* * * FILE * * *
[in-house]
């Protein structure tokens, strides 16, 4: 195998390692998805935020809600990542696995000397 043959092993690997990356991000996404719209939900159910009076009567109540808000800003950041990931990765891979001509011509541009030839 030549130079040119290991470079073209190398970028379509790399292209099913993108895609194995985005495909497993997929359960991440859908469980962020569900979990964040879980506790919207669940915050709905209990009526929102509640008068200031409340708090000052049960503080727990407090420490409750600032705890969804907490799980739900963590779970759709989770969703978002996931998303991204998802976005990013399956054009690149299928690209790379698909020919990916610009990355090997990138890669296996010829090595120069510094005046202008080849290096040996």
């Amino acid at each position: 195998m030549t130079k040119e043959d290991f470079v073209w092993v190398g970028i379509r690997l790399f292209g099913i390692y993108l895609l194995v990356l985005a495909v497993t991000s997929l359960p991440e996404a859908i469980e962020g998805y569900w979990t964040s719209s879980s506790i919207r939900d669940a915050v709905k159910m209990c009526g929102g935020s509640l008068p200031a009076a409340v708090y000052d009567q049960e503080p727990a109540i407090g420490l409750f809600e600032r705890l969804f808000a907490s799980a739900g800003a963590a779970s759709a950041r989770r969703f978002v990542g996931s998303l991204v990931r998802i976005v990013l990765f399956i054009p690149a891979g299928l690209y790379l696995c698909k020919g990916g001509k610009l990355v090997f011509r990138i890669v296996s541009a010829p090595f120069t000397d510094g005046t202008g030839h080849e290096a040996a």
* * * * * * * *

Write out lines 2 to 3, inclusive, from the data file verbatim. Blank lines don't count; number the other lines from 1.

């Protein structure tokens, strides 16, 4: 195998390692998805935020809600990542696995000397 043959092993690997990356991000996404719209939900159910009076009567109540808000800003950041990931990765891979001509011509541009030839 030549130079040119290991470079073209190398970028379509790399292209099913993108895609194995985005495909497993997929359960991440859908469980962020569900979990964040879980506790919207669940915050709905209990009526929102509640008068200031409340708090000052049960503080727990407090420490409750600032705890969804907490799980739900963590779970759709989770969703978002996931998303991204998802976005990013399956054009690149299928690209790379698909020919990916610009990355090997990138890669296996010829090595120069510094005046202008080849290096040996």
């Amino acid at each position: 195998m030549t130079k040119e043959d290991f470079v073209w092993v190398g970028i379509r690997l790399f292209g099913i390692y993108l895609l194995v990356l985005a495909v497993t991000s997929l359960p991440e996404a859908i469980e962020g998805y569900w979990t964040s719209s879980s506790i919207r939900d669940a915050v709905k159910m209990c009526g929102g935020s509640l008068p200031a009076a409340v708090y000052d009567q049960e503080p727990a109540i407090g420490l409750f809600e600032r705890l969804f808000a907490s799980a739900g800003a963590a779970s759709a950041r989770r969703f978002v990542g996931s998303l991204v990931r998802i976005v990013l990765f399956i054009p690149a891979g299928l690209y790379l696995c698909k020919g990916g001509k610009l990355v090997f011509r990138i890669v296996s541009a010829p090595f120069t000397d510094g005046t202008g030839h080849e290096a040996a």